It’s very interesting to watch hospitals and physicians change their behavior dramatically when the money is coming out of their pockets. Utilization used to mean revenue. Now, we’re moving toward a time when utilization means cost.
The problem is that it’s very payer dependent and you have to deal with multiple scenarios at one time. So while we would like a clear pathway forward, there will be a struggle to maintain financial viability while there are changing reimbursement schemes.
Massingale: I think that’s right. While there are certainly some pressures on resource consumption for different groups, we really haven’t had the kind of heat that one might have expected from hospitals based on the differential payment of either a Medicaid patient or a Medicare patient (based on DRG’s) versus a commercially-insured patient (based on charges).
But we are perhaps approaching a time where you have in one institution a very clear set of patients for whom it’s all about cost, and another set of patients for which there’s still the old fee-for-service system. And tests and admissions equal revenue.
I had a not-for-profit system CEO tell me recently that if ACOs really took root and really became the dominant source of his payment, “Everything I own today that’s a profit center becomes a cost center.” But he said, “I know how to manage if that happens. At least I have an idea of what to do if that happens. But I don’t know what to do when it’s half-and-half.”
Martinez: I think that the unifying issue will be being able to decrease cost. Because whether you’re getting paid fee-for-service or whether you’re getting paid a global fee or capitated fee, your margin’s going to be associated with that cost.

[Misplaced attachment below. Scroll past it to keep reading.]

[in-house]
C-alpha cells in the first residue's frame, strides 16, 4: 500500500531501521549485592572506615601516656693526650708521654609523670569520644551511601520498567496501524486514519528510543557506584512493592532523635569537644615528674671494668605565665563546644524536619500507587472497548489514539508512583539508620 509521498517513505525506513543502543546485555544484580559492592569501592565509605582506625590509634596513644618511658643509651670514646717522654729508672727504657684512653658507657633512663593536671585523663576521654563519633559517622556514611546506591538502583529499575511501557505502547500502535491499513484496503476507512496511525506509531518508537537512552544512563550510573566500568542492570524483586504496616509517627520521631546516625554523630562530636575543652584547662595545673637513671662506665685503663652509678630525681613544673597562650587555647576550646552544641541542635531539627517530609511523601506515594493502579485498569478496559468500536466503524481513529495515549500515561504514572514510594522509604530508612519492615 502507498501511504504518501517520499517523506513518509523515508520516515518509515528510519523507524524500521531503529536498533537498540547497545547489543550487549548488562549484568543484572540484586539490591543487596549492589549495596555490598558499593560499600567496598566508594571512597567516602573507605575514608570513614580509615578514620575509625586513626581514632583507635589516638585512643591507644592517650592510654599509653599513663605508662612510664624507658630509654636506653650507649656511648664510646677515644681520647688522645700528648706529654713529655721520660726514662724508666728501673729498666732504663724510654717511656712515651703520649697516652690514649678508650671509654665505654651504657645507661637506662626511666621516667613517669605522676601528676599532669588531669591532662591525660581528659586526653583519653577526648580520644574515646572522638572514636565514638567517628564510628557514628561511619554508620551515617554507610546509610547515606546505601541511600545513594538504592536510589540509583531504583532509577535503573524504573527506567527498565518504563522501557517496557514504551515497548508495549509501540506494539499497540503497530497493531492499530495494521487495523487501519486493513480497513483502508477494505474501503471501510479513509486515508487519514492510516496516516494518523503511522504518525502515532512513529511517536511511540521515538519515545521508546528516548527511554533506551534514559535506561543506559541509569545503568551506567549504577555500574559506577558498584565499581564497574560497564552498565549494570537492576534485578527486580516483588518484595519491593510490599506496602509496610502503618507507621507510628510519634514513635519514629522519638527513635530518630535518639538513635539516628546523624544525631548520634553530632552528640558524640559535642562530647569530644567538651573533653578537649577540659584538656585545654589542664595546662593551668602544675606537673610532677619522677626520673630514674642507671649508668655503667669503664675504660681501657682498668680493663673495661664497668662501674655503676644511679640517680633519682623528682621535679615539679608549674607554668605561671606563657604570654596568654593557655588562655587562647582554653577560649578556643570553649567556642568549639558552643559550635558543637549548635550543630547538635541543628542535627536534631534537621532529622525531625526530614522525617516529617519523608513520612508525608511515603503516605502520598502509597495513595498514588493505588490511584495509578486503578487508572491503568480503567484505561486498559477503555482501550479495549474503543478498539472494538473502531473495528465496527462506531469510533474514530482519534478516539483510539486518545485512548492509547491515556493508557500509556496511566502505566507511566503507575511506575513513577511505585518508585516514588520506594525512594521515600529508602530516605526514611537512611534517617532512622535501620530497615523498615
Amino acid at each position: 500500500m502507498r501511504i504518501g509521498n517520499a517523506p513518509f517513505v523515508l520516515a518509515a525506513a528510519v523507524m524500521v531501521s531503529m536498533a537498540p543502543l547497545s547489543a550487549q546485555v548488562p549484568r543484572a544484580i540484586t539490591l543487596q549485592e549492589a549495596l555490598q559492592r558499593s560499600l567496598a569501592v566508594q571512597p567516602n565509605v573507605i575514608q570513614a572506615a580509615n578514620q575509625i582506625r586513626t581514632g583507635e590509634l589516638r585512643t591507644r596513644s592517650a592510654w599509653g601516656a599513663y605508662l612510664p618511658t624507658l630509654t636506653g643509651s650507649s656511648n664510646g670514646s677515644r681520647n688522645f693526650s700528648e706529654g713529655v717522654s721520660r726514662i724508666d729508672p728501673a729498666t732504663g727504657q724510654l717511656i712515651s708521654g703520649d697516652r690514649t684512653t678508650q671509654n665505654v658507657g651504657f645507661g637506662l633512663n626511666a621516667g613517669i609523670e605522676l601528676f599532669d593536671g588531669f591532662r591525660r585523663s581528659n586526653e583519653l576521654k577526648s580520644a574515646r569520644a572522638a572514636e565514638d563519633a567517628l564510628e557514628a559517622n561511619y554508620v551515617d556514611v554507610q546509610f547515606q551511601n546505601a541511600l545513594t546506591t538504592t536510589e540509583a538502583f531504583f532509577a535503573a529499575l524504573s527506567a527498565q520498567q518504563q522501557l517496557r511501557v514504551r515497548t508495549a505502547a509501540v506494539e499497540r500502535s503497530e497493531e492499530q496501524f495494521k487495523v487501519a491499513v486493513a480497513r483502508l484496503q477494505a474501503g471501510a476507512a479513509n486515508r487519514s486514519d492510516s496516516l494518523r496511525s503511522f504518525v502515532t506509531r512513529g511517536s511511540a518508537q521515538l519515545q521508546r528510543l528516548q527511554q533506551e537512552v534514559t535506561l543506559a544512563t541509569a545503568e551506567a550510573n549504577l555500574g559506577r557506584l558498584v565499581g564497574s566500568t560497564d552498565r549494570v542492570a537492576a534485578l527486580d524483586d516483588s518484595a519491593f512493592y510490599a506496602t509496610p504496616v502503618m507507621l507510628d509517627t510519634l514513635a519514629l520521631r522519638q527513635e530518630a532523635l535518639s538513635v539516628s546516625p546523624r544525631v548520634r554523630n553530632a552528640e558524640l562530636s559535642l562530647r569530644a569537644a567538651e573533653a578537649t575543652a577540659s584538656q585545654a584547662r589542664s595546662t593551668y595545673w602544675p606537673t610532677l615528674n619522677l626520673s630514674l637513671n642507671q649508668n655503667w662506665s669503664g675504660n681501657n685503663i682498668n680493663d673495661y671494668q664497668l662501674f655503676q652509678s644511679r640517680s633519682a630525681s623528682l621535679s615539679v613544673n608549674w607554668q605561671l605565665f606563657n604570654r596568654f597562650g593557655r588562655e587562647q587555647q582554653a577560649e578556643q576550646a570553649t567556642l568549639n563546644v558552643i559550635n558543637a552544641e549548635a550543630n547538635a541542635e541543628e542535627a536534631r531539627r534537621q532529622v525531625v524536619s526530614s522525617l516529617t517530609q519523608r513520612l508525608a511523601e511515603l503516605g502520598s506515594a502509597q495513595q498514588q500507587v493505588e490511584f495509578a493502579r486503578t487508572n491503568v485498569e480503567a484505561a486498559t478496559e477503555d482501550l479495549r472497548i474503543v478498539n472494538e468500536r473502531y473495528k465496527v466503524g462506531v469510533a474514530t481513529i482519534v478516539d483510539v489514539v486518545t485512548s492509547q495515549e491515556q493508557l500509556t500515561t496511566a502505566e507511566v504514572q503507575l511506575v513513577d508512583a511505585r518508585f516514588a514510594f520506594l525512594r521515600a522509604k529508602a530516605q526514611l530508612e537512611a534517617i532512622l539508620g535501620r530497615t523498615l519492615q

You can try cost shifting, which is probably going to fail, or you’re going to take a real strong look at cost. And when you do, you have four or five basic things that you can do, depending on how you look at it: 1) provider substitution, 2) treatment and diagnostic substitution 3) settings substitutions, and/or 4) process redesign.
With provider substitution, care by mid-level providers moving to nurses aides, everybody is going to top of their license. And we end up dealing with scope-of-practice laws.
Setting substitution replaces high fixed-cost settings with an out-patient setting, a clinic setting, or even at-home care. But process redesign could include off-loading everything we can to the patient. We tend to not give them the tools they need to be successful. But this will require a sea change in mindset.
Now imagine if we do some or all of the above, we’re not going to treat everybody different based upon how much they have. But it is going to require us to have new capabilities and new competencies to be successful. And, quite frankly, we’ll be more adaptable; we’ll be able to take care of more patients with fewer resources. And so the finances work out.
What I find unfortunate is a lot of people are very intransigent and are not going to change anything until they have to. And that’s not a good game plan.
Massingale: If I were a hospital CEO, what I would worry about is: What day do I flip the switch? Because if we all were perfect tomorrow on taking out costs, how many hospitals would close? A lot I think. A lot.